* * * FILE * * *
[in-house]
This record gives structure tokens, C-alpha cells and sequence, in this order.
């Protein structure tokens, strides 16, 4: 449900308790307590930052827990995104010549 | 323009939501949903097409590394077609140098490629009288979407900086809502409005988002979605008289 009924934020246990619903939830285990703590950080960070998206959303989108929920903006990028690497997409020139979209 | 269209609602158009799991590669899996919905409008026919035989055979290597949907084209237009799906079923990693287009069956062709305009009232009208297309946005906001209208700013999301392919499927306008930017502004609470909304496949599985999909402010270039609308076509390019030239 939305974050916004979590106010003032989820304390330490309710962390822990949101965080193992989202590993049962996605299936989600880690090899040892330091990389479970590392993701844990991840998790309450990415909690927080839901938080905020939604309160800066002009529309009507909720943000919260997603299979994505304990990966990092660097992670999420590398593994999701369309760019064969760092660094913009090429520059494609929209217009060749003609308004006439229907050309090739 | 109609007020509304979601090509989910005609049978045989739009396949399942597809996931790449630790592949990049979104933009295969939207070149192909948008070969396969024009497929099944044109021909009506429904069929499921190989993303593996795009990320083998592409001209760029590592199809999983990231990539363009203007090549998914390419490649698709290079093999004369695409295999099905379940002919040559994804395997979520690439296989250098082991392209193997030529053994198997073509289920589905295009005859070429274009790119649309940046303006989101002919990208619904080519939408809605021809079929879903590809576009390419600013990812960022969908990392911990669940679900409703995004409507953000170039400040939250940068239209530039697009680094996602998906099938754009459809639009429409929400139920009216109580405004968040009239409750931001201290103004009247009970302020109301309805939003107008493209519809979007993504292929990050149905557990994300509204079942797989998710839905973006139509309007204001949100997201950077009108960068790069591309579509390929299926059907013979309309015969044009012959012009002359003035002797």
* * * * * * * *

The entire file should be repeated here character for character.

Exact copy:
[in-house]
This record gives structure tokens, C-alpha cells and sequence, in this order.
């Protein structure tokens, strides 16, 4: 449900308790307590930052827990995104010549 | 323009939501949903097409590394077609140098490629009288979407900086809502409005988002979605008289 009924934020246990619903939830285990703590950080960070998206959303989108929920903006990028690497997409020139979209 | 269209609602158009799991590669899996919905409008026919035989055979290597949907084209237009799906079923990693287009069956062709305009009232009208297309946005906001209208700013999301392919499927306008930017502004609470909304496949599985999909402010270039609308076509390019030239 939305974050916004979590106010003032989820304390330490309710962390822990949101965080193992989202590993049962996605299936989600880690090899040892330091990389479970590392993701844990991840998790309450990415909690927080839901938080905020939604309160800066002009529309009507909720943000919260997603299979994505304990990966990092660097992670999420590398593994999701369309760019064969760092660094913009090429520059494609929209217009060749003609308004006439229907050309090739 | 109609007020509304979601090509989910005609049978045989739009396949399942597809996931790449630790592949990049979104933009295969939207070149192909948008070969396969024009497929099944044109021909009506429904069929499921190989993303593996795009990320083998592409001209760029590592199809999983990231990539363009203007090549998914390419490649698709290079093999004369695409295999099905379940002919040559994804395997979520690439296989250098082991392209193997030529053994198997073509289920589905295009005859070429274009790119649309940046303006989101002919990208619904080519939408809605021809079929879903590809576009390419600013990812960022969908990392911990669940679900409703995004409507953000170039400040939250940068239209530039697009680094996602998906099938754009459809639009429409929400139920009216109580405004968040009239409750931001201290103004009247009970302020109301309805939003107008493209519809979007993504292929990050149905557990994300509204079942797989998710839905973006139509309007204001949100997201950077009108960068790069591309579509390929299926059907013979309309015969044009012959012009002359003035002797």